Home > Why Learn? > Communicate Effectively

Communicate Effectively

By: Joanne Walker BA (hons) - Updated: 6 Oct 2012 | comments*Discuss
 
Communicate Effectively Communicating

As any school child taken on a trip to France will know, learning a language and learning to communicate effectively are not always the same thing. To communicate effectively, especially in a situation where the other person does not speak your language, requires confidence, a knowledge of the way the language works in practice and a good deal of facial, and other, expressions. To communicate effectively is not the same as to speak a language fluently. In fact, some people who call themselves fluent speakers of a language are unable to communicate effectively with native speakers of that language.

Always remember that learning a language and then putting it into practice are not the same thing. That is why the best way to learn a language is to immerse yourself in the place where it is spoken. If it is not an option to live there, then make sure you have a native speaking teacher, holiday there and read newspapers and books from that country. Textbooks alone do not teach you how to communicate effectively.

Confidence

Confidence is crucial in enabling a speaker of a language to communicate effectively. This is true even of people who are native speakers of the language. Look at the business presentation. These are all about communicating, and the speaker will only do so effectively if they have confidence in themselves and what they are saying.

So, when speaking your new language, hold your head high and try not to stumble over words. If you make a mistake, carry on rather than getting flustered about it. If you are speaking to someone who knows the language well, they will be able to follow your meaning anyway. And when listening to someone tell you something, if you are not following, have the confidence to ask them to go more slowly or to repeat themselves. Asking someone to speak more solely is a crucial phrase to learn in any language.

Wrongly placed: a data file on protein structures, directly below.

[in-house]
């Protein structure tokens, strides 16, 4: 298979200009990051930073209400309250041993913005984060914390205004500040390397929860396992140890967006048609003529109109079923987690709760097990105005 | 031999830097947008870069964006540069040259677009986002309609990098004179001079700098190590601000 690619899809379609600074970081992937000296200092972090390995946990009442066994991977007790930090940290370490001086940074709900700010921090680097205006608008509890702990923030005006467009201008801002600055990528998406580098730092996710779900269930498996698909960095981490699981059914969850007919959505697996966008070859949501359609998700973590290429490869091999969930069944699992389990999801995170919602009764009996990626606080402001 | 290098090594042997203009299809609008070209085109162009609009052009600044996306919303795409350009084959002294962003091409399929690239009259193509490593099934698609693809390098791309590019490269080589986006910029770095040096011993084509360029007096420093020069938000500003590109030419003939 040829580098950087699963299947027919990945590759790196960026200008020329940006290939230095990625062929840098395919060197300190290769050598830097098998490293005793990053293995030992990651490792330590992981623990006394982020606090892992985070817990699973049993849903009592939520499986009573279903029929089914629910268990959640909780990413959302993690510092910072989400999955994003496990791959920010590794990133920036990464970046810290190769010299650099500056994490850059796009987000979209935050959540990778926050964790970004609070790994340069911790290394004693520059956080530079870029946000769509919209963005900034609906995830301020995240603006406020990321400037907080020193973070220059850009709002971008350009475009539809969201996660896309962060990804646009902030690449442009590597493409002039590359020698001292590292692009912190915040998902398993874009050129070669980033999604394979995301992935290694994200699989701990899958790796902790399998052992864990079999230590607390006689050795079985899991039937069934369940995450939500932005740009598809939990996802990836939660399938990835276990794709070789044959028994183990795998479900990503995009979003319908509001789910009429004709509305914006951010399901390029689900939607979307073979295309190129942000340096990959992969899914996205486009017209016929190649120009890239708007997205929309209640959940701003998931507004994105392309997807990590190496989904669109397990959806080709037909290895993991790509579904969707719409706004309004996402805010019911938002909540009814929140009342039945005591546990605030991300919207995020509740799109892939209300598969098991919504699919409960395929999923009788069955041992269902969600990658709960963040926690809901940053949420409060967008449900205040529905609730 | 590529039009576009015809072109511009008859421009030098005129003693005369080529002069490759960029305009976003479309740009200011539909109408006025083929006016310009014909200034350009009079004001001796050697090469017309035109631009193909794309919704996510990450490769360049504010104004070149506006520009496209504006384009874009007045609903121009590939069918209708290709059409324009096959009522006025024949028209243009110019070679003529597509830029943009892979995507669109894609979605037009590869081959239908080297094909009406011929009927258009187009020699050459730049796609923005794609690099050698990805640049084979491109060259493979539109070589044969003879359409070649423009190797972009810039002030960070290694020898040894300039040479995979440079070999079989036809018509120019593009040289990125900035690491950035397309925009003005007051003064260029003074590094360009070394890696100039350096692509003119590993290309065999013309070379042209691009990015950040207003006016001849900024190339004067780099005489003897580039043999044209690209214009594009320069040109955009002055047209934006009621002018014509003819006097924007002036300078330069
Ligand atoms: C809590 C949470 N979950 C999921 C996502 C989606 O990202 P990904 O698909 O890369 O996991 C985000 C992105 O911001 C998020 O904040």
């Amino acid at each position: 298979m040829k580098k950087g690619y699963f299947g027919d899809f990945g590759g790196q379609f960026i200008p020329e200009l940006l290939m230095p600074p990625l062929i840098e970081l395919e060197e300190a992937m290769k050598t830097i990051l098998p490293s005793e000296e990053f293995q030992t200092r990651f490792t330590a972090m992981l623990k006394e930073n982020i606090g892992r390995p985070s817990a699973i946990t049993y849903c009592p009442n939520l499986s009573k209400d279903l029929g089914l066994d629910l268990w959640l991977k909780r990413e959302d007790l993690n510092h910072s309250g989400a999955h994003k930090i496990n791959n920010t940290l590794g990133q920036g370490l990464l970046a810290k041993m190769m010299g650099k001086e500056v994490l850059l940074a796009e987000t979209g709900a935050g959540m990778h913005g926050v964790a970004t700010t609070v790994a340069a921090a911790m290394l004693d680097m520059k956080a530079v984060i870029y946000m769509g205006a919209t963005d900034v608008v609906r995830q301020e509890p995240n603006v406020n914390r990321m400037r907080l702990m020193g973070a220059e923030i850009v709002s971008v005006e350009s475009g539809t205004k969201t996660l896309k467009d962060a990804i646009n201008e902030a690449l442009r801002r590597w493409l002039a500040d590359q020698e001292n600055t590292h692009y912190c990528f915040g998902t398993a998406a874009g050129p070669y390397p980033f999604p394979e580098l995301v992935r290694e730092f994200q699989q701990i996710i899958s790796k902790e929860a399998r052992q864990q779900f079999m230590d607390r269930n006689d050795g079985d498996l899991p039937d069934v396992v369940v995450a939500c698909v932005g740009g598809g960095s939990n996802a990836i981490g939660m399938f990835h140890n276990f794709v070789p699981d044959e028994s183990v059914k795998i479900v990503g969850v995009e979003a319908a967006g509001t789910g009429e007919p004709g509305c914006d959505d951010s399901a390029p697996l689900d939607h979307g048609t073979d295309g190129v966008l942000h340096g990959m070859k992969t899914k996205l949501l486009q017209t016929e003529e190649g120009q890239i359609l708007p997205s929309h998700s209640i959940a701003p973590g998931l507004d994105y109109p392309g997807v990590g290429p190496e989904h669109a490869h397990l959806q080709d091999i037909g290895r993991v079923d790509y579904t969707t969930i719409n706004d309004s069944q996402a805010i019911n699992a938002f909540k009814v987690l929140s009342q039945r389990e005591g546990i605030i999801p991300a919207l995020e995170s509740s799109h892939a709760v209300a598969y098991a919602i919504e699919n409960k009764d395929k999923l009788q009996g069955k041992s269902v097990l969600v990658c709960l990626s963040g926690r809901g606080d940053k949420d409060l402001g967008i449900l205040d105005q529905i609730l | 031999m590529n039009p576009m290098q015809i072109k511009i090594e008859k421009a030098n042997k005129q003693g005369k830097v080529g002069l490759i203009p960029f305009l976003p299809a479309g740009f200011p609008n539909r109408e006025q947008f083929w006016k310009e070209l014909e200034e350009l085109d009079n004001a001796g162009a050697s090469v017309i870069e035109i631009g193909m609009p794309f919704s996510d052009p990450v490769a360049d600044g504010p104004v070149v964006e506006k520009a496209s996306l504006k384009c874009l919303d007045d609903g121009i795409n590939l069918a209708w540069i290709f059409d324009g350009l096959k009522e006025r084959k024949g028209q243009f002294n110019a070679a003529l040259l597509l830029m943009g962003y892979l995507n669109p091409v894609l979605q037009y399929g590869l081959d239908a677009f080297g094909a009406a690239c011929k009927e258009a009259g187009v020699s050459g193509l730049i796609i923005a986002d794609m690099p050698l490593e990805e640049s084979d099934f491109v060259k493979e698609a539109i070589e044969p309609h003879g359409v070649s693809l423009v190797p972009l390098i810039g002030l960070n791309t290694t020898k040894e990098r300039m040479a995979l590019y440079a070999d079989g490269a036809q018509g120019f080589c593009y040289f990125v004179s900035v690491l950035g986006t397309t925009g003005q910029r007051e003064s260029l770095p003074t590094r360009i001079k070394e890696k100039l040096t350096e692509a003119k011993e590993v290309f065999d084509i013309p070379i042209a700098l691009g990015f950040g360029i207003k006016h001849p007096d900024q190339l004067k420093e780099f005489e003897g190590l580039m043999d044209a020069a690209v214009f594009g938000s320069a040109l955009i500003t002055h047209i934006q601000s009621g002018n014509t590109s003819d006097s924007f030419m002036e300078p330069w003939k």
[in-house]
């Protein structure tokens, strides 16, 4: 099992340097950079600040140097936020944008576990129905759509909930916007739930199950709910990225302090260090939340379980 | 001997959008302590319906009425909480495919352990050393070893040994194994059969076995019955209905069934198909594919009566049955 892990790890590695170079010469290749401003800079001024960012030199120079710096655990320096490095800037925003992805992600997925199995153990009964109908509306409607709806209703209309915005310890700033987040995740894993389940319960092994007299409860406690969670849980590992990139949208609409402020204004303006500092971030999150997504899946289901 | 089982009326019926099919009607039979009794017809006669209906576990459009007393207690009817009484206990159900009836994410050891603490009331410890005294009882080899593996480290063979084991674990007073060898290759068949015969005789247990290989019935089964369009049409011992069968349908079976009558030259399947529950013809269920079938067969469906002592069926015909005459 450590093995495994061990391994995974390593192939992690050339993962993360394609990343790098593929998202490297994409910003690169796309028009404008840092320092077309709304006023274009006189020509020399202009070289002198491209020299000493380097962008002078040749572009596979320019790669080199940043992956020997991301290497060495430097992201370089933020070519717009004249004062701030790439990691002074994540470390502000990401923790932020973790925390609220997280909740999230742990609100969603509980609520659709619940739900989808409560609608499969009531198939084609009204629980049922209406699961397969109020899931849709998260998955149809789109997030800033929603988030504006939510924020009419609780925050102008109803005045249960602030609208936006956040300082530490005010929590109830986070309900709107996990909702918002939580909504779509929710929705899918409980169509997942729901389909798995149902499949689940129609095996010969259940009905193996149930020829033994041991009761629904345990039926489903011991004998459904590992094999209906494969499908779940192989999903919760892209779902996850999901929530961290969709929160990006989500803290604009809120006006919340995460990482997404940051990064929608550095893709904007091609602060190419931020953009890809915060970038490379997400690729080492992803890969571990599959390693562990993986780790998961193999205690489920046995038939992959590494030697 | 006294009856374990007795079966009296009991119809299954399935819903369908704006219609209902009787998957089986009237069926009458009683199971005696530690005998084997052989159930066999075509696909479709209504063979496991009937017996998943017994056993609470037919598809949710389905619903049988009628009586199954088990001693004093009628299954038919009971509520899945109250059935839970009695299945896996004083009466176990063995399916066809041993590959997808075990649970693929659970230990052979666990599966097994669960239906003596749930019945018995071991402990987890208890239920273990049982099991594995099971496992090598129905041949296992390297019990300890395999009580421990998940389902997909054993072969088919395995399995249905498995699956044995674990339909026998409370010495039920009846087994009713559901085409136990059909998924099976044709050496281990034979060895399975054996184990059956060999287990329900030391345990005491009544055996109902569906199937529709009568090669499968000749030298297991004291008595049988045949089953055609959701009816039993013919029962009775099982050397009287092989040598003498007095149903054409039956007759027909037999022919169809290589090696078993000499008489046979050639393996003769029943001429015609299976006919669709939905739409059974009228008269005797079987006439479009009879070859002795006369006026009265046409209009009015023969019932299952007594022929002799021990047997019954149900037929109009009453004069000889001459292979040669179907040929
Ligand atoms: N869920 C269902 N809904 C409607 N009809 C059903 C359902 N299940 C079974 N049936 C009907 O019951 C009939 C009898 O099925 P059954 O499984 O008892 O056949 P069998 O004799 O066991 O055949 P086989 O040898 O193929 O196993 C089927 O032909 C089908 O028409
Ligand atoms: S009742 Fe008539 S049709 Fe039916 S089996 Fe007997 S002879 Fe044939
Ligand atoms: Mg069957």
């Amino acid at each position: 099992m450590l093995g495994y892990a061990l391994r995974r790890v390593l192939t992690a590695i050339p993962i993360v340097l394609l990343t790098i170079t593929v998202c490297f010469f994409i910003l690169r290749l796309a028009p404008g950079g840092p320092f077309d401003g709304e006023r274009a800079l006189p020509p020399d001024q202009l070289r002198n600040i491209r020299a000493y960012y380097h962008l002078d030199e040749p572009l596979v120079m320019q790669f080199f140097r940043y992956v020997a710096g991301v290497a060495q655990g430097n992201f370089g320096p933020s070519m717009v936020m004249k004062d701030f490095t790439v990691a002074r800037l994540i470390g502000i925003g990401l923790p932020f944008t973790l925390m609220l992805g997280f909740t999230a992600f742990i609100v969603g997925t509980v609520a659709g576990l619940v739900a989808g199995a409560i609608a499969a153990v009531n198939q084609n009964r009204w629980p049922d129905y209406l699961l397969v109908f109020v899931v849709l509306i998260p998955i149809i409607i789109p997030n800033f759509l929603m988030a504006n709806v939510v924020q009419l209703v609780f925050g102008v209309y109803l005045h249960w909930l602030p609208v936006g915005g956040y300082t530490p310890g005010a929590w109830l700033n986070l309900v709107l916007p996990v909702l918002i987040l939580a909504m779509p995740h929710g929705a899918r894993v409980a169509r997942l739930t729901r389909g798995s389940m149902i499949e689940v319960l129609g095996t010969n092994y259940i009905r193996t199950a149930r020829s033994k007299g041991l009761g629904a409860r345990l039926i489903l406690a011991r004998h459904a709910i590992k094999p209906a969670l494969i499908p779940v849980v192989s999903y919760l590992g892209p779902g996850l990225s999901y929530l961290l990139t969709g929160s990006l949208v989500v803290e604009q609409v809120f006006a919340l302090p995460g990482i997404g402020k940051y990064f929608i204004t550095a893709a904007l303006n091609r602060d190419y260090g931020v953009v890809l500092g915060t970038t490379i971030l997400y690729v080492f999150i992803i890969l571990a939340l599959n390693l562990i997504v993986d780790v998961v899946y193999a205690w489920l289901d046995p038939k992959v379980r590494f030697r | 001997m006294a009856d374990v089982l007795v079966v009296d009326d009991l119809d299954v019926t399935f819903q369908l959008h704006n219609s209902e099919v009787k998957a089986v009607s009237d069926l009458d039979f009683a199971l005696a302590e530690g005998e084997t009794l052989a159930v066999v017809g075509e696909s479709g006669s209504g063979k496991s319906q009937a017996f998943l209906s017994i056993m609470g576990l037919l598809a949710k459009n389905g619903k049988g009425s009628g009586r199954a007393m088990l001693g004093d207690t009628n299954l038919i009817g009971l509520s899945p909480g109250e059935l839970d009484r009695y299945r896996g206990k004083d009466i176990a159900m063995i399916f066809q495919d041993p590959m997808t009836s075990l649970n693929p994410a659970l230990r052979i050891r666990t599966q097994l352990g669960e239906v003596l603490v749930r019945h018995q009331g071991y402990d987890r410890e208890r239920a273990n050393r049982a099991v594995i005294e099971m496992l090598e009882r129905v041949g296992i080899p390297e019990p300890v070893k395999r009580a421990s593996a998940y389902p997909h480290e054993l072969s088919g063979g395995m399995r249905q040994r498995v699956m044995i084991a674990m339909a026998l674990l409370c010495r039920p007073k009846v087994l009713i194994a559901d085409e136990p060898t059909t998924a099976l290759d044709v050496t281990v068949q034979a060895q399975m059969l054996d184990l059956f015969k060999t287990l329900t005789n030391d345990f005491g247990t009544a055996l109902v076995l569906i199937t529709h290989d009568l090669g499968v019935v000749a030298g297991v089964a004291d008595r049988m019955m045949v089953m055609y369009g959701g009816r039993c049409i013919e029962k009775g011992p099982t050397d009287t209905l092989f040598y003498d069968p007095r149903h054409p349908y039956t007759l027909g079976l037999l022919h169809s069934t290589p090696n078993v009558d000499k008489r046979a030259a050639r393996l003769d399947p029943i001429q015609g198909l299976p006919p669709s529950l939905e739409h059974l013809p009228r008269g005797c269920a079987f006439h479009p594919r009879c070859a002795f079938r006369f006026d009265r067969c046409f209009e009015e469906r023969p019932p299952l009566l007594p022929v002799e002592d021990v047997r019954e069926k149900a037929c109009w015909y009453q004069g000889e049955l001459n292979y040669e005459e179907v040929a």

Language in Practice

The phrases you learn in textbooks and on language tapes can be very useful, but there is no guarantee that the helpful replies also included will be the ones spoken to you in practice. The person you are conversing with could say anything. So, to communicate effectively, you will need to know how the language works in practice.

For example, in French classes at school, people are usually taught to say Je voudrais… in a restaurant, literally, I would like. But in practice, people would be more likely to say Je me prends…, literally, I take for me… It is these differences that will mark you out as someone able to communicate effectively, because you have to know what people mean when they reply to you, or at least the gist of it.

Gestures

Gestures are a major player in learning to communicate effectively. People who speak all languages gesture and once you learn to do this and have the confidence to, you will find people understand you much more quickly. Basic gestures can be pointing in a direction, or looking happy, sad or angry. But there are more complicated ones too and these are the ones, which come more instinctively, such as waving your arms around to signify confusion.

In different countries, some gestures will mean different things so always try to be aware of these. But in reality, gesturing should only help you to communicate more effectively.

Learning to communicate effectively is something that comes with time and no new speaker of a language can expect to do it from the off. But if you utilise these tips, people will certainly understand you much more easily. And the more you speak and are spoken to, the more your language will improve anyway as a result of the conversation. So it is a win win situation for anyone hoping to be fluent in the language of their choice.

You might also like...
Share Your Story, Join the Discussion or Seek Advice..
Why not be the first to leave a comment for discussion, ask for advice or share your story...

If you'd like to ask a question one of our experts (workload permitting) or a helpful reader hopefully can help you... We also love comments and interesting stories

Title:
(never shown)
Firstname:
(never shown)
Surname:
(never shown)
Email:
(never shown)
Nickname:
(shown)
Comment:
Validate:
Enter word:
Topics
Further Reading...
Our Most Popular...
Add to my Yahoo!
Add to Google
Stumble this
Add to Twitter
Add To Facebook
RSS feed
You should seek independent professional advice before acting upon any information on the LanguageTutoring website. Please read our Disclaimer.